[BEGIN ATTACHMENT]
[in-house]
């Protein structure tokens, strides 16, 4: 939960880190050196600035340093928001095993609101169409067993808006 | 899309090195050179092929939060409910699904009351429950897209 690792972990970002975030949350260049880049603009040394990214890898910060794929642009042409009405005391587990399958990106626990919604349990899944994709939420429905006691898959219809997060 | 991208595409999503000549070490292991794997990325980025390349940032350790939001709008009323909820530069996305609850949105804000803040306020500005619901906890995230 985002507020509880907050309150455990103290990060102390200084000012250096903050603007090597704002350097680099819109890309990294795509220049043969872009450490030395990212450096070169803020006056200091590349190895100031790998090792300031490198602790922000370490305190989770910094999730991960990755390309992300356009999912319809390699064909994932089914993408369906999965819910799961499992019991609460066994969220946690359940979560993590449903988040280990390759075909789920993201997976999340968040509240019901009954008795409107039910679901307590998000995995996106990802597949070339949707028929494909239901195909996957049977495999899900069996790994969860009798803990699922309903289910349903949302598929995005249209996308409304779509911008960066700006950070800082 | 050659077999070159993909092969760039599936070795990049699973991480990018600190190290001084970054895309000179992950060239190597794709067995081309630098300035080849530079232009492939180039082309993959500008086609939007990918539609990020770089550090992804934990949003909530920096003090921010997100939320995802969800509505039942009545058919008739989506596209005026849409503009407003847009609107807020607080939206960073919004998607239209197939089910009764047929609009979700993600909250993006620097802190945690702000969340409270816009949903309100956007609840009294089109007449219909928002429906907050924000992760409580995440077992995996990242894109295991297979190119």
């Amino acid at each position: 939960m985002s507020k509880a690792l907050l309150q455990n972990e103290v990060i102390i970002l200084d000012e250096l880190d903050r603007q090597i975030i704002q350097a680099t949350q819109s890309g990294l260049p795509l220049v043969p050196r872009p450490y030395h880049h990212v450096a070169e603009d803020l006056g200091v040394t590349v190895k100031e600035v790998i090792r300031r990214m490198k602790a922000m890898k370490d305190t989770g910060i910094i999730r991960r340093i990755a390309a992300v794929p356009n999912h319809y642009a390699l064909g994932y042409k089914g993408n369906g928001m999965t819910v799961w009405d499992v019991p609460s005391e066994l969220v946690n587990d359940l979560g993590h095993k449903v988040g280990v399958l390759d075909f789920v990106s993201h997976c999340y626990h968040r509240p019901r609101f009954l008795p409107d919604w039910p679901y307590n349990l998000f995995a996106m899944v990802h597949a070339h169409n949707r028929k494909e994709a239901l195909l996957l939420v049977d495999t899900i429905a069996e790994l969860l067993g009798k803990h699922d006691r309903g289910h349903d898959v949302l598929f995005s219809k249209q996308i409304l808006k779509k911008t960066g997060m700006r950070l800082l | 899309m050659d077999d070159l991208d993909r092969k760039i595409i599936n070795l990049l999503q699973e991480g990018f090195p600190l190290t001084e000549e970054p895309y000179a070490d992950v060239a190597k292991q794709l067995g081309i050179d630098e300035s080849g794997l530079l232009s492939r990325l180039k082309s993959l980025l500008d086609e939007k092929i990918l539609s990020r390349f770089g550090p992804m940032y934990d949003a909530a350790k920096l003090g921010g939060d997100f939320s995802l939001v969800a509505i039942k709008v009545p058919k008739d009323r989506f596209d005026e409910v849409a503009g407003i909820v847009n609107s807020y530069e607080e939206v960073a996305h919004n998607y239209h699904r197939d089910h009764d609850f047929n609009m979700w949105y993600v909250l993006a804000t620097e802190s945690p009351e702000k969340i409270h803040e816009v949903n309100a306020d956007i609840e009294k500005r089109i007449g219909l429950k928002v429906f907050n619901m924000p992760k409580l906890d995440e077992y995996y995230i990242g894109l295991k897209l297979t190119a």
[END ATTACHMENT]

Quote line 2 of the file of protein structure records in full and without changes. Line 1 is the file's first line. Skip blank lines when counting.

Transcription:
């Protein structure tokens, strides 16, 4: 939960880190050196600035340093928001095993609101169409067993808006 | 899309090195050179092929939060409910699904009351429950897209 690792972990970002975030949350260049880049603009040394990214890898910060794929642009042409009405005391587990399958990106626990919604349990899944994709939420429905006691898959219809997060 | 991208595409999503000549070490292991794997990325980025390349940032350790939001709008009323909820530069996305609850949105804000803040306020500005619901906890995230 985002507020509880907050309150455990103290990060102390200084000012250096903050603007090597704002350097680099819109890309990294795509220049043969872009450490030395990212450096070169803020006056200091590349190895100031790998090792300031490198602790922000370490305190989770910094999730991960990755390309992300356009999912319809390699064909994932089914993408369906999965819910799961499992019991609460066994969220946690359940979560993590449903988040280990390759075909789920993201997976999340968040509240019901009954008795409107039910679901307590998000995995996106990802597949070339949707028929494909239901195909996957049977495999899900069996790994969860009798803990699922309903289910349903949302598929995005249209996308409304779509911008960066700006950070800082 | 050659077999070159993909092969760039599936070795990049699973991480990018600190190290001084970054895309000179992950060239190597794709067995081309630098300035080849530079232009492939180039082309993959500008086609939007990918539609990020770089550090992804934990949003909530920096003090921010997100939320995802969800509505039942009545058919008739989506596209005026849409503009407003847009609107807020607080939206960073919004998607239209197939089910009764047929609009979700993600909250993006620097802190945690702000969340409270816009949903309100956007609840009294089109007449219909928002429906907050924000992760409580995440077992995996990242894109295991297979190119």